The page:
Ireland is to apply an 'emergency brake' system to several countries, in response to a new variant of COVID-19.
The Omicron variant was first detected in South Africa, and has since been found in a number of other African states.
This includes Botswana, Eswatini, Lesotho, Mozambique, Namibia and Zimbabwe.
The first case in Europe was also confirmed earlier in Belgium.
The Government says travel from these African countries "poses a risk". However it says Ireland currently has no direct flights from any of these countries.
But it says passengers arriving from overseas are required to have proof of COVID-19 vaccine or recovery status - or evidence of a 'not detected' PCR test ahead of departure.
It adds that a number of further steps are now being taken.
Ireland is aligning with the EU recommendation to apply the 'emergency brake' in respect of the countries concerned.
This means member states should adopt an urgent, temporary restriction on all travel into the bloc from these areas.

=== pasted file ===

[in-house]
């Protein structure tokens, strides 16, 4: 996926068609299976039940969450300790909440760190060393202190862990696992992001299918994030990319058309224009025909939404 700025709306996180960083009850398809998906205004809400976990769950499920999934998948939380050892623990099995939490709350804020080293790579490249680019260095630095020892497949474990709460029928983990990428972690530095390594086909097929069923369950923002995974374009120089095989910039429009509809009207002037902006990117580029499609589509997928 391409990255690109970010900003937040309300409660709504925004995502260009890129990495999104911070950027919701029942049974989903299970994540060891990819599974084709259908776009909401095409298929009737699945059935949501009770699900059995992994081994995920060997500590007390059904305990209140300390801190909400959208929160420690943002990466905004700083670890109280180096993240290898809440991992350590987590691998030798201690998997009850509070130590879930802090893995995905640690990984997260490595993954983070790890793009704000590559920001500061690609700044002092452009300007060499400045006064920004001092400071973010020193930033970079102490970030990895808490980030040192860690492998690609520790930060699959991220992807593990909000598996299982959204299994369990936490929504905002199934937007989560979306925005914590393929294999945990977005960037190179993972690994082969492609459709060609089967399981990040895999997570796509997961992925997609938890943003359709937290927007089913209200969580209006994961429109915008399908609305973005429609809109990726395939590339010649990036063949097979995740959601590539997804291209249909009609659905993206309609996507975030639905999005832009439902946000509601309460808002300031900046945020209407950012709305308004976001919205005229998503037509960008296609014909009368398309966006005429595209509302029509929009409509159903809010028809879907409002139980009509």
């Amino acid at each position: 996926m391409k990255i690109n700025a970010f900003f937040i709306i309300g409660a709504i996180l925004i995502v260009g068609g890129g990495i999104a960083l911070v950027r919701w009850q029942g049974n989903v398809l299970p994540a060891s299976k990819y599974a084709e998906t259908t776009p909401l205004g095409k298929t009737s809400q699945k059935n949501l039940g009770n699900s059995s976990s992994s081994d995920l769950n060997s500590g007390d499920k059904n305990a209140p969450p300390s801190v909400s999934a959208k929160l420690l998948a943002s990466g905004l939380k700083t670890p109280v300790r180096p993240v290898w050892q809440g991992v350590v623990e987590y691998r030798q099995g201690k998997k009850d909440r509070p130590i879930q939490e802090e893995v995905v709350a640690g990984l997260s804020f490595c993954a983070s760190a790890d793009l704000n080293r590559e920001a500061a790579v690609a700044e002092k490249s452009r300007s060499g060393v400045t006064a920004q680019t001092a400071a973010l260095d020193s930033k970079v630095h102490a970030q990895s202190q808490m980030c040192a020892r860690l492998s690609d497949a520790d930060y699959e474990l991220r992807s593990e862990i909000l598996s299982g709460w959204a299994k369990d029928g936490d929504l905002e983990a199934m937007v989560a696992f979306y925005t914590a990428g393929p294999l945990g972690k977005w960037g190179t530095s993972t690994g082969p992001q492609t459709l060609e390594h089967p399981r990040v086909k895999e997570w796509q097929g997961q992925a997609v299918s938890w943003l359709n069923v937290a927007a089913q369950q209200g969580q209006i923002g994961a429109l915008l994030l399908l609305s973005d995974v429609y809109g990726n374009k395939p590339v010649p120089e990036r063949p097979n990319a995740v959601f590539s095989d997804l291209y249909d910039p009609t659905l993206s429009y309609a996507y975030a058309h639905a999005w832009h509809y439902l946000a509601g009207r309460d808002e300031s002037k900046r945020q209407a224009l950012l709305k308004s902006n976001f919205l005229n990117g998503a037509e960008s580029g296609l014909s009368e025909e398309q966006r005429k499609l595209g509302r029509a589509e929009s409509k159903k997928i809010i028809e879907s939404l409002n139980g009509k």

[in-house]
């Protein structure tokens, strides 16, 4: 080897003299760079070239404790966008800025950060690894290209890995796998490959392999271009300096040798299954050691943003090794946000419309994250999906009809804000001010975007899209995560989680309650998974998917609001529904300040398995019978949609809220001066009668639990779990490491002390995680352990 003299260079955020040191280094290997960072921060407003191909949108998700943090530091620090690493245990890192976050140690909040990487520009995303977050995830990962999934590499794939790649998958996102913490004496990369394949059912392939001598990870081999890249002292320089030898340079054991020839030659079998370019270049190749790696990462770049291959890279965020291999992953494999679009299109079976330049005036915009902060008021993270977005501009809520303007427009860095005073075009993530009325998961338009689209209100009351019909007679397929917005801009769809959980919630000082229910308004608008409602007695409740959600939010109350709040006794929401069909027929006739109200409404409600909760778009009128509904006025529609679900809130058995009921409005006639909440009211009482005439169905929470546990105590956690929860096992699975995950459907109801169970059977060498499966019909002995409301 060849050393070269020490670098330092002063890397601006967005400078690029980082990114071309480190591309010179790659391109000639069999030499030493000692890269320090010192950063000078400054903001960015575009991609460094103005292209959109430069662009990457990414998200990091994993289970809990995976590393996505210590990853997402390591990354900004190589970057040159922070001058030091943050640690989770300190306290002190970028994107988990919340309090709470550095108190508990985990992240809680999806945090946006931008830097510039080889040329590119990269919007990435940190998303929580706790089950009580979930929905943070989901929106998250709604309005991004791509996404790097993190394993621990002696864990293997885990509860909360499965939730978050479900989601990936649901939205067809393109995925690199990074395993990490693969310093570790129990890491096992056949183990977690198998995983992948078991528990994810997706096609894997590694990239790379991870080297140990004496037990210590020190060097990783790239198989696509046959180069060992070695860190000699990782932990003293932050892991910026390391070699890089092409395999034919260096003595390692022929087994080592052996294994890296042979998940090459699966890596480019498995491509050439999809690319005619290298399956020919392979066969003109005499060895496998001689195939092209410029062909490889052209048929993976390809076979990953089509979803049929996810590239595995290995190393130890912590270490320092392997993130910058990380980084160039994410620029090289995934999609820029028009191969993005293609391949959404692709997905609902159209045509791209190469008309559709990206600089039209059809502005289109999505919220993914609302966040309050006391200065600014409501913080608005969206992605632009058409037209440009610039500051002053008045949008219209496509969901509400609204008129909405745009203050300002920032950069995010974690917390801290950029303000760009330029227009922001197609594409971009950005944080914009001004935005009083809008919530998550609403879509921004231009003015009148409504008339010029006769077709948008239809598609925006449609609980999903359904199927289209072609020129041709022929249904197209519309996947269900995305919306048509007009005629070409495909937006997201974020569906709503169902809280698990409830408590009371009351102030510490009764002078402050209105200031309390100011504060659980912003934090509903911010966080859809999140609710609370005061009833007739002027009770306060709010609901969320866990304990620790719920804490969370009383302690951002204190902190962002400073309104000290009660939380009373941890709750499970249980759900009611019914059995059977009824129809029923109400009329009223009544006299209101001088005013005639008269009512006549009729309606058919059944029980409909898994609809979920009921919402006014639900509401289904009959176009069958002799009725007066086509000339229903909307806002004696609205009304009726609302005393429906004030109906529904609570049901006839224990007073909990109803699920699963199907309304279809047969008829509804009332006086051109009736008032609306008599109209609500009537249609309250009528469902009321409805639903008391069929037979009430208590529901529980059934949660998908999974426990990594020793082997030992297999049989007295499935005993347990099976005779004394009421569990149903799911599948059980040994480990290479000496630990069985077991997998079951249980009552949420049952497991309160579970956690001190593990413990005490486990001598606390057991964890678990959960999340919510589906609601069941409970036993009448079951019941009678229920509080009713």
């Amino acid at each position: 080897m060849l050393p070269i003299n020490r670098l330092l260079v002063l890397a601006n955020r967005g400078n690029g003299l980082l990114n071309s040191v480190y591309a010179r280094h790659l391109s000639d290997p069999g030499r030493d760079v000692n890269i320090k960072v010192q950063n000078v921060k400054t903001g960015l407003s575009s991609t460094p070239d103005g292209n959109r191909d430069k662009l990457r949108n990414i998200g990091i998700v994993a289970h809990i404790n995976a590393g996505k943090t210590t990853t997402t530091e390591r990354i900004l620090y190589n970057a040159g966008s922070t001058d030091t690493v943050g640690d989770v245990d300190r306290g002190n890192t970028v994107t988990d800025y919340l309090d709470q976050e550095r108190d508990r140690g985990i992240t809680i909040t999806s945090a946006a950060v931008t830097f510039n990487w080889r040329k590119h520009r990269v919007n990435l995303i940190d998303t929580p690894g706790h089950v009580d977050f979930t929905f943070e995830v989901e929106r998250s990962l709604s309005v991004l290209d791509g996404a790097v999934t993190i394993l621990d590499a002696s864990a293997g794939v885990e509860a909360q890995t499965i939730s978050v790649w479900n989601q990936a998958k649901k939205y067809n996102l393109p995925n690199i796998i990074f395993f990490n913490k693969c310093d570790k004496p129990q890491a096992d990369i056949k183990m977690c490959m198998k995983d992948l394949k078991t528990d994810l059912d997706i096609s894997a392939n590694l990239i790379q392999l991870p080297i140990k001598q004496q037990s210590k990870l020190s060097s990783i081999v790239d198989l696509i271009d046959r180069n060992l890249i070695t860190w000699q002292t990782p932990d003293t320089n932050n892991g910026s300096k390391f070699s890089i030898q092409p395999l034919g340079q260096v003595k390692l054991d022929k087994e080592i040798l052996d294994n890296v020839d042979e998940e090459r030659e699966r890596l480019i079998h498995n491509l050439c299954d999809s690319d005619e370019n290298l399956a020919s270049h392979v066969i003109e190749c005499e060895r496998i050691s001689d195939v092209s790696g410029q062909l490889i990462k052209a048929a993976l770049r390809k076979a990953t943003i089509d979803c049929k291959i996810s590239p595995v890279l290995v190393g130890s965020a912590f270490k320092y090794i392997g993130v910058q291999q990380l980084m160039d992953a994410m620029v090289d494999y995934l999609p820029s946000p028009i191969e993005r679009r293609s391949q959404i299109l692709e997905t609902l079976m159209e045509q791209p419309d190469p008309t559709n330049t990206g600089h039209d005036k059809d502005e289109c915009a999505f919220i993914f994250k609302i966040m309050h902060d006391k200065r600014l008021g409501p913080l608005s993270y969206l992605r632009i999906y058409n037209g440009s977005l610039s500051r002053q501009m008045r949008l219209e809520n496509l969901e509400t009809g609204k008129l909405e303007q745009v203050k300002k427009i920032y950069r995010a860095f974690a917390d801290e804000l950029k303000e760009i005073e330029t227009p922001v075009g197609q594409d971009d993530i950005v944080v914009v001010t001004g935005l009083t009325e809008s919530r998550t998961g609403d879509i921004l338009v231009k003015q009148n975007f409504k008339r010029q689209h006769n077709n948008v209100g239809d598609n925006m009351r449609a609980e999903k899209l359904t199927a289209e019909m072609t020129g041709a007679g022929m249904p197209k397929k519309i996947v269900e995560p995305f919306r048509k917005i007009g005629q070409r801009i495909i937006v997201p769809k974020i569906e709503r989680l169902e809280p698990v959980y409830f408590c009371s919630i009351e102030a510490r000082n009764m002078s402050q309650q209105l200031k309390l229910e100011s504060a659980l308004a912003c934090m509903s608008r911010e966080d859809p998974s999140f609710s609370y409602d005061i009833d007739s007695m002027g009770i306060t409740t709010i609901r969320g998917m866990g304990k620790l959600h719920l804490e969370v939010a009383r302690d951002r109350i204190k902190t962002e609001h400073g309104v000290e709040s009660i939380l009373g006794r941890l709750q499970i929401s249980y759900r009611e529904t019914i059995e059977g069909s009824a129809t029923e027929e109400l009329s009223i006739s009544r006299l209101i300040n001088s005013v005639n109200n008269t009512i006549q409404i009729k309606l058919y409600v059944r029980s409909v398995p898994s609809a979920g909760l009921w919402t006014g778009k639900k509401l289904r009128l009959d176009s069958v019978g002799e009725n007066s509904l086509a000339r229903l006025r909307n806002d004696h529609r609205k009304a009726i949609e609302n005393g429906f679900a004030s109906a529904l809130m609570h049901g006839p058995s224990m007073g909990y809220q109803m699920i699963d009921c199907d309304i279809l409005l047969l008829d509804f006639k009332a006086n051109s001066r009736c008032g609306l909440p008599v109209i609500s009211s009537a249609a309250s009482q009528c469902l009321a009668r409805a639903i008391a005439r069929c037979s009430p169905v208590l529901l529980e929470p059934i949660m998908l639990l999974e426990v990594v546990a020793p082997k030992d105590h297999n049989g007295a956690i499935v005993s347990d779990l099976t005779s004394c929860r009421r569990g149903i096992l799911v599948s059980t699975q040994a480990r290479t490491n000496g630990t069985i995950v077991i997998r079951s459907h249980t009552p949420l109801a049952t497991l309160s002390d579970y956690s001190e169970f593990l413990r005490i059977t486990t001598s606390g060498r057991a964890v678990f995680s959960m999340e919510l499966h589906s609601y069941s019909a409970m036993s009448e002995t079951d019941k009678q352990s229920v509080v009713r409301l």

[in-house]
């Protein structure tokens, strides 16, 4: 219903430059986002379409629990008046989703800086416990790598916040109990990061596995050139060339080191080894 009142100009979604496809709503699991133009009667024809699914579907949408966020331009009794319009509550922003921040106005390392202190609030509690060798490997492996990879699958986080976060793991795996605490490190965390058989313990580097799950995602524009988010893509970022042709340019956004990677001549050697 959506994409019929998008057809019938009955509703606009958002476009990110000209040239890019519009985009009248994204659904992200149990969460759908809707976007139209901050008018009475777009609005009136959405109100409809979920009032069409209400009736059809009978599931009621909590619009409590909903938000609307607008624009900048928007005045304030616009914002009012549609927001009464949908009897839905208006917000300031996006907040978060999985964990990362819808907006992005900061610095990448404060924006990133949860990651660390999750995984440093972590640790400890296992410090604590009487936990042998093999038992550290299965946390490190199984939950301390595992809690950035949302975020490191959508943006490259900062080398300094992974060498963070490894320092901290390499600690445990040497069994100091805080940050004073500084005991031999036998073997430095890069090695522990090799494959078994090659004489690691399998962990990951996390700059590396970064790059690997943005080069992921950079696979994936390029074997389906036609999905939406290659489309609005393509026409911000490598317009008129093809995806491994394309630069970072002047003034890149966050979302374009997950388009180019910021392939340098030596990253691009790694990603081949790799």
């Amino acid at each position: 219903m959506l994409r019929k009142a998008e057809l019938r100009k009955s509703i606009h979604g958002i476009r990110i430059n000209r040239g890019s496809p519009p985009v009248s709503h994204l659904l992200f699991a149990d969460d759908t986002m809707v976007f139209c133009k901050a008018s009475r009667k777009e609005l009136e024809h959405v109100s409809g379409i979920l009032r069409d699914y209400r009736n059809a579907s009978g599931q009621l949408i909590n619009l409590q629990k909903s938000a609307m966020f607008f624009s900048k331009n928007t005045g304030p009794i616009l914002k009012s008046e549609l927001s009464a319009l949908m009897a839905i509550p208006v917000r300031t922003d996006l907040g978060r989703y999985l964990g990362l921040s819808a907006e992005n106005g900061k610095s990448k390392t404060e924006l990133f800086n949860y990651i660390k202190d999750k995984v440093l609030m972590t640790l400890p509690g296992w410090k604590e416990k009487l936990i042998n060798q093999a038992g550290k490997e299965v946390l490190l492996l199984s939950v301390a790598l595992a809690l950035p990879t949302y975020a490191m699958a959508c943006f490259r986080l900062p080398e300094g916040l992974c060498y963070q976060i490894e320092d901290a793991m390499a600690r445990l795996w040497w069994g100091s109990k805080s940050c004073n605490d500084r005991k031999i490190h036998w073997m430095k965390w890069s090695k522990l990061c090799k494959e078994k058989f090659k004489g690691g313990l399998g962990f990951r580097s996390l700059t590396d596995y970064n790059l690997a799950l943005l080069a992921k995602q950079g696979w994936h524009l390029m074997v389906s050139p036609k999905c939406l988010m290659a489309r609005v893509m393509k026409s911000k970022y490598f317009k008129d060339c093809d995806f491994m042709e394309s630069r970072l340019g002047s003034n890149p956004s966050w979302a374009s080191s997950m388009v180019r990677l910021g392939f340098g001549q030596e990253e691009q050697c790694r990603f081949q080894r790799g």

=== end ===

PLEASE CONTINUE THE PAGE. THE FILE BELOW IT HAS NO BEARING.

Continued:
But the emergency brake should not apply to EU citizens, long-term EU residents and certain categories of essential travellers.
While the Department of Justice is updating visa requirements for those countries, and the Department of Foreign Affairs has changed its travel advisory to 'avoid non-essential travel'.
Irish residents returning home from these countries will be required to undergo "strict home quarantine" - regardless of any vaccine/recovery/test status - and also undergo PCR testing during quarantine.
In a statement, the Government says Mandatory Hotel Quarantine options "are being examined on a contingency basis".
While Health Minister Stephen Donnelly says it will legislate to re-introduce the measure if needed to deal with the new variant.
And the Department of Transport says it has "engaged with carriers to ensure that all relevant pre-departure requirements... are rigorously complied with."